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Pickering waterfront gets the wind knocked out of it  

Credit:  By Brian McNair | www.durhamregion.com ~~

PICKERING – A familiar sight along the Waterfront Trail at Alex Robertson Park will soon be gone, but not without leaving behind a legacy.

The Ontario Power Generation (OPG) wind turbine, which for the past 18 years has stood as a landmark in south Pickering, is in the process of being dismantled, a decision made after gearbox failure has left it out of use for the past year or so.

But not only did it serve its purpose, according to OPG’s Neal Kelly, it also helped pave the way for more than 2,500 that have followed throughout Ontario since it was erected in 2001.

“This was really the beginning, the early days of large-scale commercial, industrial-sized wind turbines,” explained Kelly, the director of media, issues and information management for OPG. “The turbine did its job well and powered about 300 homes a year, and for an intermittent power source, that’s good.”

The 1.8-megawatt (MW) turbine was a prototype unit made in Denmark by Vestas Wind Systems, the largest wind turbine company in the world. It stood 30 storeys high with three blades about the size of 747 jet wings that, when operational, revolved more than 15 times per minute.

Although located beside the Pickering Nuclear Generating Station, the turbine was actually operated and maintained by OPG’s Niagara operations team. Neal said the cost to replace the gearbox would have been about $500,000.

“There’s just no business case to replace that gearbox,” he said. “The wind turbine struggles to break even when costs of maintenance are factored in, so we made the business decision to bring the turbine down safely, and that’s what we’re doing right now.”

The process began Sept. 30, when contractor E.S. Fox set up in the area. A huge crane was mobilized on the morning of Oct. 7 to remove the blades, and work will be ongoing into early-November, according to Kelly.

A nearby portion of the Waterfront Trail will be closed for safety reasons during hoisting activities, but will remain open evenings and weekends.

OPG has captured photos and video of the dismantling through use of a drone, offering spectacular views of the work and the neighbouring lands.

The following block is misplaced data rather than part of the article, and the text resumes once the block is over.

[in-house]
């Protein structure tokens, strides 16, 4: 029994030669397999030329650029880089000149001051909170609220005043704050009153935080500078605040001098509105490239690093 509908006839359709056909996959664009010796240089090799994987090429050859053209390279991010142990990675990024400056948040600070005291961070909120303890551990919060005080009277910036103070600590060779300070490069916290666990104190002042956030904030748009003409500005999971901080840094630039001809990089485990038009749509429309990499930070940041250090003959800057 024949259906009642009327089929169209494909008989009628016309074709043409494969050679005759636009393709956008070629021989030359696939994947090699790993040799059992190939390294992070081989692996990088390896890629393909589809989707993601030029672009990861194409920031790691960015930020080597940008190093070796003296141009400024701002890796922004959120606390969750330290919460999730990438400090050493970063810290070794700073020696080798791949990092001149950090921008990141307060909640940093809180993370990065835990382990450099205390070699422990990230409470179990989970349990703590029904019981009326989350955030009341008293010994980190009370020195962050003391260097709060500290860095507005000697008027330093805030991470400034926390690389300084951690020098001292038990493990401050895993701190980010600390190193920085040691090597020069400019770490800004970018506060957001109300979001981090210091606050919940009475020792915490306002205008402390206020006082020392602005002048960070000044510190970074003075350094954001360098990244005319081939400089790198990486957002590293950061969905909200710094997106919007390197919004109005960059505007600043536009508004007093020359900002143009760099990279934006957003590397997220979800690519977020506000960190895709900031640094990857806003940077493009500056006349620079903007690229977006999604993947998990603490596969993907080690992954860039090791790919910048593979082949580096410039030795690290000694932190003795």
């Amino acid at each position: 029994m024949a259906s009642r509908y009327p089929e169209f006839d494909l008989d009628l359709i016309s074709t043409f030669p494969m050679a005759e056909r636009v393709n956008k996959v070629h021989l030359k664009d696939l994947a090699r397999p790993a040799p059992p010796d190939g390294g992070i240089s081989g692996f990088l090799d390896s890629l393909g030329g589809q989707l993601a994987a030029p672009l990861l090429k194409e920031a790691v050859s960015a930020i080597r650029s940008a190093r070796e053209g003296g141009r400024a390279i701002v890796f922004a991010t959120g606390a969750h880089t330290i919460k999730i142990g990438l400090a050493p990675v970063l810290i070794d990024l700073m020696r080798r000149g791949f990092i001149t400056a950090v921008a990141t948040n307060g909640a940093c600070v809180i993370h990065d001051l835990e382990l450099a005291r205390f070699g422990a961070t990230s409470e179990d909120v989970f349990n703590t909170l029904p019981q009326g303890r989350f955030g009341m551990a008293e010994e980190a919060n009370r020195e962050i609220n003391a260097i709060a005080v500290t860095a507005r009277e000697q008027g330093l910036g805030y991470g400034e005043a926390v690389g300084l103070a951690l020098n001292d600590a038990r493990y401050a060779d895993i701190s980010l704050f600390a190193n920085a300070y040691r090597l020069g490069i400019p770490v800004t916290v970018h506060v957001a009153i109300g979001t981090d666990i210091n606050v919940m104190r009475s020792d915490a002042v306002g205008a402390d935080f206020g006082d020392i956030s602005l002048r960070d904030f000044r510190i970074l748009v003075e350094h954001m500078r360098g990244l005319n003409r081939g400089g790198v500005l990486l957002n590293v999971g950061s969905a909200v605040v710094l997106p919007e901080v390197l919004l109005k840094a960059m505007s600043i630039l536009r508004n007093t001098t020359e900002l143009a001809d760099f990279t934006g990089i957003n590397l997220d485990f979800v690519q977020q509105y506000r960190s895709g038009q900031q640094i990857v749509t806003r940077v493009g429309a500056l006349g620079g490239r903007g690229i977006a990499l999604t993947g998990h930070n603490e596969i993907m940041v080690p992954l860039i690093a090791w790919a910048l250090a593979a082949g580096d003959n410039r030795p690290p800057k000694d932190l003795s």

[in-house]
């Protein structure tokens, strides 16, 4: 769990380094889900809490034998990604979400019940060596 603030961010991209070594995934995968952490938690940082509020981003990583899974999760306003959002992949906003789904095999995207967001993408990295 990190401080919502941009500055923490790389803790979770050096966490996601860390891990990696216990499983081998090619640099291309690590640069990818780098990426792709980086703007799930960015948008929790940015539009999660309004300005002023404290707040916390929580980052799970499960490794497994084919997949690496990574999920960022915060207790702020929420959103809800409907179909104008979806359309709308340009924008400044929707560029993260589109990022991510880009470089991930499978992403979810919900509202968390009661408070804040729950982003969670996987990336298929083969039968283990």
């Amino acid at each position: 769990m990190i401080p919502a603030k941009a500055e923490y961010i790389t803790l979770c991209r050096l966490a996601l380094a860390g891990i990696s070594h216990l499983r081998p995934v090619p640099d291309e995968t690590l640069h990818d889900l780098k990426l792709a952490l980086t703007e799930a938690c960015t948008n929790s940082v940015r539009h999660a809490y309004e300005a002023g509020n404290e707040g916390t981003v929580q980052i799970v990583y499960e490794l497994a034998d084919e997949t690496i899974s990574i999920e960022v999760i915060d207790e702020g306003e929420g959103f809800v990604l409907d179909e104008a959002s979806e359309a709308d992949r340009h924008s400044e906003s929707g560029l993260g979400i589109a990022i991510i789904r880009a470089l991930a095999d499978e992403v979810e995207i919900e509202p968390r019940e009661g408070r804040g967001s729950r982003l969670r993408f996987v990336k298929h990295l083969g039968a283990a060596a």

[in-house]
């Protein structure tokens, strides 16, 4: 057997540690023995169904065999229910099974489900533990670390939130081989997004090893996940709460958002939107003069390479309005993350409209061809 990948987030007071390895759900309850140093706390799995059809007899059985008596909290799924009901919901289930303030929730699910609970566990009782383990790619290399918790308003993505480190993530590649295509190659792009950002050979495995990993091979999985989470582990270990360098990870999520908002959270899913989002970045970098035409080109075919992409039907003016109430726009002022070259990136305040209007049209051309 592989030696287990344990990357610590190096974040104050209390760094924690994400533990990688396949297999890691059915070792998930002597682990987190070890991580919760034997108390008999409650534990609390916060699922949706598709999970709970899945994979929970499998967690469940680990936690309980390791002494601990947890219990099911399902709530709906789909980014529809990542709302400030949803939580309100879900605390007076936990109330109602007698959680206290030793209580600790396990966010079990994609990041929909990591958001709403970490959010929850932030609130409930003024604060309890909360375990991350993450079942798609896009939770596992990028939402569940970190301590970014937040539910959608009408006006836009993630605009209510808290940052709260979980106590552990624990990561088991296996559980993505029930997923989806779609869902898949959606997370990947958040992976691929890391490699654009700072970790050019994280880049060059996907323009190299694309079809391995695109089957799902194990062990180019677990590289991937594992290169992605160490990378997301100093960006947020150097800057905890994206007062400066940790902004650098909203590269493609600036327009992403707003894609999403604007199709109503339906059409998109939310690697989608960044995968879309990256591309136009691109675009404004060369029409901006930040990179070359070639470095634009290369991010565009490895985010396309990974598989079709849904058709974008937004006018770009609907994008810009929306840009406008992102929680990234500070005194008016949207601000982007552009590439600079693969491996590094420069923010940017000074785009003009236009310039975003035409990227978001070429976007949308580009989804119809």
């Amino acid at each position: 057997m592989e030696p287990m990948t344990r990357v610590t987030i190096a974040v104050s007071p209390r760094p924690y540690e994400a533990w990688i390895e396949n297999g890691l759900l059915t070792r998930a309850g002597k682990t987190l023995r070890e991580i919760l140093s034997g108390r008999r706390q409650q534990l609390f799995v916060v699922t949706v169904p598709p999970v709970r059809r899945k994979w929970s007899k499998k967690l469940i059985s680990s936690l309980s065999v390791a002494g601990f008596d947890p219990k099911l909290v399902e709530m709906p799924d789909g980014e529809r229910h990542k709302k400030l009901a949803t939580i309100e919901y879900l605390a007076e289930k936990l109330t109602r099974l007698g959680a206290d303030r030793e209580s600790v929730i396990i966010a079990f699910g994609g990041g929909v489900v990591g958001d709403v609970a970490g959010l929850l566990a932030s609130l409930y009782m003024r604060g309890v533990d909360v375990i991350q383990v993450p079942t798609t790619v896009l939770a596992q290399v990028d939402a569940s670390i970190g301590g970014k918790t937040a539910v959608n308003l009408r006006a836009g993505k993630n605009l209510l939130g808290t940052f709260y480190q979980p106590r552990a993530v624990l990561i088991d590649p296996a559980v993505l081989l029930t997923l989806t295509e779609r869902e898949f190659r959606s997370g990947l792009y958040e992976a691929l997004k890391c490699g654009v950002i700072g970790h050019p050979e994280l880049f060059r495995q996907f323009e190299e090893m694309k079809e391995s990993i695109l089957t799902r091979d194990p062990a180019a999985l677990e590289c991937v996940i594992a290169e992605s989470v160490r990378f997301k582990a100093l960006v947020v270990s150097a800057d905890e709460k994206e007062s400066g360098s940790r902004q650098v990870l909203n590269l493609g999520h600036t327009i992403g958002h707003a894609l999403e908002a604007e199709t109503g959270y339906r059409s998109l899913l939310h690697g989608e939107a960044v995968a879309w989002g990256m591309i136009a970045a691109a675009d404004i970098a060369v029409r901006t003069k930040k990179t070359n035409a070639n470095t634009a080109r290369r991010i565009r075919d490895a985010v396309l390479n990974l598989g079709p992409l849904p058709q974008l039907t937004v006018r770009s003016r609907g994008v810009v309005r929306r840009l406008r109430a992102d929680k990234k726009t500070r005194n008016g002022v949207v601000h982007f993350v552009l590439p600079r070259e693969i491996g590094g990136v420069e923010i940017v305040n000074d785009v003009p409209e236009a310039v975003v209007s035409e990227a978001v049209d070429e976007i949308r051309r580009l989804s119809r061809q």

The three blades – which were 39 metres long, hollow and made of fibreglass composite – had been damaged by lightning over the years and will likely be cut up and sent to landfill, said Kelly, explaining there are no large-scale fibreglass recycling facilities in Canada.

At the top of the tower, the blades were attached to a bus-sized nacelle, which contained the generator, transmission, gearbox and controls.

“When it was first installed almost 20 years ago, the wind turbine showcased the possibilities of clean and renewable energy,” said Mayor Dave Ryan. “However, as it approached its end of life, OPG’s renewable generation group decided to dismantle it and return the area to a naturalized state. Regardless of how one feels about the structure, everyone can agree that it was a landmark on our waterfront for almost two decades.”

The largest of its kind in North America when it began operation in 2001, the Pickering turbine was just the third built in Ontario behind smaller projects in Tiverton and Port Albert. Through December 2018, there were 2,577 turbines at 96 locations in the province, including 140 alone at the K2 Wind Power Facility in Goderich.

Although considered an expensive option in 2001, improved technology and declining costs have made wind energy the lowest cost source of new electricity generation available to Ontario, according to the Canadian Wind Energy Association (CWEA).

“That kind of generation of turbine has really done a great job and served its purpose,” said Phil McKay, CWEA’s operations and maintenance program director. “We keep getting new models – the global industry is really moving ahead at a fast pace – and that was certainly an important part in the history of the progress.”

Ontario’s investments in new renewable energy sources like wind have helped drive a 90 per cent reduction in greenhouse gas emissions from its electricity sector since 2003, according to CWEA.

Critics point to visual and noise pollution, threat to birds, and the possibility of well-water contamination to property near wind farms.

Source:  By Brian McNair | www.durhamregion.com

This article is the work of the source indicated. Any opinions expressed in it are not necessarily those of National Wind Watch.

The copyright of this article resides with the author or publisher indicated. As part of its noncommercial effort to present the environmental, social, scientific, and economic issues of large-scale wind power development to a global audience seeking such information, National Wind Watch endeavors to observe “fair use” as provided for in section 107 of U.S. Copyright Law and similar “fair dealing” provisions of the copyright laws of other nations. Send requests to excerpt, general inquiries, and comments via e-mail.

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